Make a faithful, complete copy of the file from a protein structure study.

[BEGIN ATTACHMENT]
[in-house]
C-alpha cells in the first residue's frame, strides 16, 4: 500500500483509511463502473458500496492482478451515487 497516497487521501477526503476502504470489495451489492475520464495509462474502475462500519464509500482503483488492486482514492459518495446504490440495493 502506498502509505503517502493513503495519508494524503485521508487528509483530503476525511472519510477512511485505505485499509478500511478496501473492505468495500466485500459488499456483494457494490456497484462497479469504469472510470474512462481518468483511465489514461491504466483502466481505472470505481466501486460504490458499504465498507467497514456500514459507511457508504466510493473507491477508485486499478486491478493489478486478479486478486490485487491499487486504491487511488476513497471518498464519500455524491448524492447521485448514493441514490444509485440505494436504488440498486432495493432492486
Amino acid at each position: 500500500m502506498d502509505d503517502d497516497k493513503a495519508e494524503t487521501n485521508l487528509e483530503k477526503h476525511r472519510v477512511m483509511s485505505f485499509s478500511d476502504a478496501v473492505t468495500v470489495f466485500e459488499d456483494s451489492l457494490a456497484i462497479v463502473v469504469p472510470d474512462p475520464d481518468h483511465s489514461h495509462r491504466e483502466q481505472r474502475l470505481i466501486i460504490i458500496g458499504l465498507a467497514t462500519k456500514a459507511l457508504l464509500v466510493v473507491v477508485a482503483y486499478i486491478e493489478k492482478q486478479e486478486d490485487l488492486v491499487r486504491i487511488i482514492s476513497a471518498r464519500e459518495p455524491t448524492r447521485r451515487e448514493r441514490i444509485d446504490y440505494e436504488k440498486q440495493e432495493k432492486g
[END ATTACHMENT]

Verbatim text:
[in-house]
C-alpha cells in the first residue's frame, strides 16, 4: 500500500483509511463502473458500496492482478451515487 497516497487521501477526503476502504470489495451489492475520464495509462474502475462500519464509500482503483488492486482514492459518495446504490440495493 502506498502509505503517502493513503495519508494524503485521508487528509483530503476525511472519510477512511485505505485499509478500511478496501473492505468495500466485500459488499456483494457494490456497484462497479469504469472510470474512462481518468483511465489514461491504466483502466481505472470505481466501486460504490458499504465498507467497514456500514459507511457508504466510493473507491477508485486499478486491478493489478486478479486478486490485487491499487486504491487511488476513497471518498464519500455524491448524492447521485448514493441514490444509485440505494436504488440498486432495493432492486
Amino acid at each position: 500500500m502506498d502509505d503517502d497516497k493513503a495519508e494524503t487521501n485521508l487528509e483530503k477526503h476525511r472519510v477512511m483509511s485505505f485499509s478500511d476502504a478496501v473492505t468495500v470489495f466485500e459488499d456483494s451489492l457494490a456497484i462497479v463502473v469504469p472510470d474512462p475520464d481518468h483511465s489514461h495509462r491504466e483502466q481505472r474502475l470505481i466501486i460504490i458500496g458499504l465498507a467497514t462500519k456500514a459507511l457508504l464509500v466510493v473507491v477508485a482503483y486499478i486491478e493489478k492482478q486478479e486478486d490485487l488492486v491499487r486504491i487511488i482514492s476513497a471518498r464519500e459518495p455524491t448524492r447521485r451515487e448514493r441514490i444509485d446504490y440505494e436504488k440498486q440495493e432495493k432492486g